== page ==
Over the last 10 years, the pediatric healthcare community has worked together to create network-based collaborative learning health systems affecting multiple conditions,1 hundreds of healthcare institutions, and thousands of healthcare professionals, patients, and families—directly impacting millions of children.
These networks have cut serious safety events in pediatric hospitals by half2 and mortality from hypoplastic left heart syndrome by 40%3 and have improved remission rates of children with Crohn disease and ulcerative colitis by 33%.4 In addition, scheduled (early elective) deliveries before 39-week gestation that lack a documented medical indication have been reduced by 40%.5
Networks are a needed innovation because health care is an increasingly complex and ever-evolving industry. Networks enable facilitated, focused collaboration and serve as a way to improve outcomes, experience, and value of care. They have also spawned innovations and increased the efficiency of research. There is a growing demand to create more networks across many pediatric and adult conditions.
We know that networks are widespread across many other industries. Wikipedia is perhaps the best example of a successful collaborative network that engages a large community to produce useful information. We also see it effectively used in the hospitality/travel industry. In science, collaboration among researchers accelerated the sequencing of the human genome.
Based on our experience in health care, successful networks share these attributes:
- Involvement of patients and their families: Clinicians and researchers cannot do it alone. They need to do it in partnership with others—especially patients and families.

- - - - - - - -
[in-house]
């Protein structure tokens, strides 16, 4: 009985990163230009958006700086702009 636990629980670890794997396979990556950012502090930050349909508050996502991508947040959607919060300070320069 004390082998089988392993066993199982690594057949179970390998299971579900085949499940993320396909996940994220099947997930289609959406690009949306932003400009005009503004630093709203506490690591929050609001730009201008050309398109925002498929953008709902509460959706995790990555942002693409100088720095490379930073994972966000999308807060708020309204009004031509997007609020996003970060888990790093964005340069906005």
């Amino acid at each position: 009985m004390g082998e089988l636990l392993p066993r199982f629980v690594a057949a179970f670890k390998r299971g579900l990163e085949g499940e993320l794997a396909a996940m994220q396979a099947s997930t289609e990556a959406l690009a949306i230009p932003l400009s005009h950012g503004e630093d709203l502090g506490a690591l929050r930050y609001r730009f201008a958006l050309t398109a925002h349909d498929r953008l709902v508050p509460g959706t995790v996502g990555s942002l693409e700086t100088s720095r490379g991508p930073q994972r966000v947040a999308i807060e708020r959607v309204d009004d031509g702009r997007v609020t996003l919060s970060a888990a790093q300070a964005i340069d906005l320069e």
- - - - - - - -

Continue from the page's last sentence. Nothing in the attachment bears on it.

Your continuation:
- A clear purpose of changing outcomes across the network driven by participants who want to contribute to something big.
- An understanding that the network is primarily a social construct, that is, it is a community where relationships matter. This requires management of ongoing issues of self-governance, decision-making, standardization, and communication. It’s hard work, and if you cannot build and manage the social piece, you will fail.
- Open sharing of data and best practices: Success is built on the belief that by transparently sharing successes and failures and learning from one another, the network can achieve its goals more effectively and quickly than working alone. This is particularly important in pediatric health care where there are 7,000 rare diseases that could potentially benefit from a networked approach.
- Agreement to compete on execution, not ideas: On pediatric hospital safety, we have agreed not to compete because networks succeed when everyone has the same access to good ideas.
- Senior leadership support to provide the sponsorship, communications platform, and influence necessary for the difficult work ahead.
- Management agreement to catalyze these efforts with initial and ongoing funding while helping to garner additional resources over time.
- Commitment to and investment in building a culture using strategies from other high-reliability, high-performing organizations to help create a winning culture.
- A strong, effective technical infrastructure to gather, enter, and report data.
- A range of scientific methods, including improvement and reliability science and clinical and quality research used, to measure progress.
All of us who have been entrusted with the great responsibility and privilege of caring for children, helping to heal children, and giving hope to children and their families are excited by the difference we can make by working together. Although networks are a relatively new concept made possible in large part by the efficiency and speed of digital communication, they work because they tap into the fundamental human drive to be a part of something bigger than yourself, to be generous, and to help others.
The author has no financial interest to declare in relation to the content of this article.
1. Lannon C, Peterson L. Pediatric collaborative networks for quality improvement and research. Acad Pediatrics 2013;13:S69–S74.
3. Anderson JB, Beekman RH 3rd, Kugler JD, et al. Improvement in interstage survival in a national pediatric cardiology learning network. Circ Cardiovasc Qual Outcomes 2015;8:428–436.
4. Crandall WV, Margolis PA, Kappelman MD, et al. Improved outcomes in a quality improvement collaborative for pediatric inflammatory bowel disease. Pediatrics 2012;129:e1030–e1041.